Prepaid tuition plans are offered by a limited number of states and some higher education institutions. They vary in their specifics, but the general principle is that they allow you to lock in tuition at current rates for a student who may not be attending college for years to come. (Prepaid plans are not available for K-12 education.)
As with 529 savings plans, prepaid tuition plans grow in value over time, and the money that eventually comes out of the account to pay tuition is not taxable. Unlike savings plans, prepaid tuition plans do not cover room and board.
Prepaid tuition plans may have other restrictions, such as which particular colleges they may be used for. The money in a savings plan, by contrast, can be used at just about any eligible institution.
You aren't restricted to investing in your own state's 529 plan, but doing so may get you a tax break, so check out that plan first.
Tax Advantages of 529 Plans
The earnings in a 529 plan are exempt from federal and state income taxes, provided the money is used for qualified educational expenses. Any other withdrawals are subject to taxes plus a 10% penalty, with exceptions for certain circumstances, such as death or disability.
The money you contribute to a 529 plan isn't tax-deductible for federal income tax purposes, However, more than 30 states provide tax deductions or credits of varying amounts for contributions to a 529 plan. In general, you'll need to invest in your home state's plan if you want a state tax deduction or credit. If you're willing to forgo a tax break, some states will allow you to invest in their plans as a nonresident.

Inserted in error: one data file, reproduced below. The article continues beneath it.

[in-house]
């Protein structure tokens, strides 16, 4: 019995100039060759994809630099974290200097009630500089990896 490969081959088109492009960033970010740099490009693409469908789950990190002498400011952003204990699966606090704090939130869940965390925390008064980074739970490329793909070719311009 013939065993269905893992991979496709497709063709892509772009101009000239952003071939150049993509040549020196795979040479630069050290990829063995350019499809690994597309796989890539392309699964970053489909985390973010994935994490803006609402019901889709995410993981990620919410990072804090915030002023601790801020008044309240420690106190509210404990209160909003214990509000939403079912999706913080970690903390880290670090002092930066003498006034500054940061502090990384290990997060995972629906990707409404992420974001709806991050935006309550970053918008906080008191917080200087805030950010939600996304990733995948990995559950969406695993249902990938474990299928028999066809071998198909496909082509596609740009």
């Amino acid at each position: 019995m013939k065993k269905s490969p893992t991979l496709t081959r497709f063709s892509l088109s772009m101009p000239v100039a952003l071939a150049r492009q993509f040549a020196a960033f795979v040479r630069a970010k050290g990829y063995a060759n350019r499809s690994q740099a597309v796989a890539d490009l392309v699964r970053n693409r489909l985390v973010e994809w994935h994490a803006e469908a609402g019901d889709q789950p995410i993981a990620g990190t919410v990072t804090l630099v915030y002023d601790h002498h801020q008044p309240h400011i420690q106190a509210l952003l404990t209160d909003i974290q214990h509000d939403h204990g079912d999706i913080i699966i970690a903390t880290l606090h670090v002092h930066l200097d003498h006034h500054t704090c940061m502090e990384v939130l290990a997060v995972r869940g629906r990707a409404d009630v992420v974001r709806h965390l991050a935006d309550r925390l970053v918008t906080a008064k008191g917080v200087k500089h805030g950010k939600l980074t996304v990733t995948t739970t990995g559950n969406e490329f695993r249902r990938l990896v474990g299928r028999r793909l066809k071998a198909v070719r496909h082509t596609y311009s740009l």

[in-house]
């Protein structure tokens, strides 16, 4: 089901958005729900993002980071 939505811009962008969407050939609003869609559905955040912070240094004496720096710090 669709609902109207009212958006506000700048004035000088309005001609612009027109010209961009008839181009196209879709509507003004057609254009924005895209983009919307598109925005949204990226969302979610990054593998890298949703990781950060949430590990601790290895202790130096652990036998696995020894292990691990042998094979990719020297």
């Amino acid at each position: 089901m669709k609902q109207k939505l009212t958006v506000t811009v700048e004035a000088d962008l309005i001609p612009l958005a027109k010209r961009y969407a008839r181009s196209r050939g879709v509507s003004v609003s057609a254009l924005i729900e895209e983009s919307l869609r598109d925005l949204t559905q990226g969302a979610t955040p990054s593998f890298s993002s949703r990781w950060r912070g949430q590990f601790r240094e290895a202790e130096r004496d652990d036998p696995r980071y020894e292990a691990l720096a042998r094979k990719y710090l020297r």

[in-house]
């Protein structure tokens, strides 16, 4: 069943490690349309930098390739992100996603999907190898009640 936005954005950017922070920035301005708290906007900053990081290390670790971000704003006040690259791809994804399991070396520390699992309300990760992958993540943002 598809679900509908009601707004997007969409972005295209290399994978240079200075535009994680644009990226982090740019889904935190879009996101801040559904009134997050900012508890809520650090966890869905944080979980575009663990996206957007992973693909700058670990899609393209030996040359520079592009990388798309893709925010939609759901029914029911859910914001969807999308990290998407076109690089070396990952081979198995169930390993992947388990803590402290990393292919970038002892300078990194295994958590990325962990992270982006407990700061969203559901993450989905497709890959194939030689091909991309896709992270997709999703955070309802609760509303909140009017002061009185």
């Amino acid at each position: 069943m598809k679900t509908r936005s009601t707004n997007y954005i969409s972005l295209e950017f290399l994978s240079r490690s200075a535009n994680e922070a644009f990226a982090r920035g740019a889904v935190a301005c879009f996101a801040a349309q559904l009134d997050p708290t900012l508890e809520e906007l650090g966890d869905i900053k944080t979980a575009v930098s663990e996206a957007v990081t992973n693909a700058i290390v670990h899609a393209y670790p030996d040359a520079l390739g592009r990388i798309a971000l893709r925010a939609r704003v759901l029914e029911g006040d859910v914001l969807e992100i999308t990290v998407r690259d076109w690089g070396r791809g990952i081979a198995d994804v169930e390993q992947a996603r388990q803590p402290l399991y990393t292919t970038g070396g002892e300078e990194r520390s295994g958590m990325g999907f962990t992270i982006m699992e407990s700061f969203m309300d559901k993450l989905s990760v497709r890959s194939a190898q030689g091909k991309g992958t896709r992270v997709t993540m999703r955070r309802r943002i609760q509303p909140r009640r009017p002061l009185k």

Solutions for Tuition, Lone Tree, Colo.
529 plans have very specific transferability rules, governed by the federal tax code (Section 529). The owner (typically you) may transfer to another 529 plan once per year, unless a beneficiary change is involved. You are not required to change plans to change beneficiaries. You may transfer the plan to another family member, defined as:
- Son, daughter, stepchild, foster child, adopted child, or a descendant of any of them.
- Brother, sister, stepbrother, or stepsister.
- Father or mother or ancestor of either.
- Stepfather or stepmother.
- Son or daughter of a brother or sister.
- Brother or sister of father or mother.
- Son-in-law, daughter-in-law, father-in-law, mother-in-law, brother-in-law, or sister-in-law.
- The spouse of any individual listed above.
- First cousin.
As with other kinds of investing, the earlier you get started, the better. With a 529 savings plan, your money will have more time to grow and compound. With a prepaid tuition plan, you'll most likely be able to lock in a lower tuition rate, since many schools raise their prices every year.
If you have money left over in a 529 plan—say the beneficiary gets a substantial scholarship or decides not to go to college at all—you'll have several options. One is to change the beneficiary on the account to another relative, as financial advisor Jay Murray describes in the box above. Another is to keep the current beneficiary in case they change their mind about attending college or later go on to graduate school. If worse comes to worse, you can always cash in the account and pay the taxes and 10% penalty.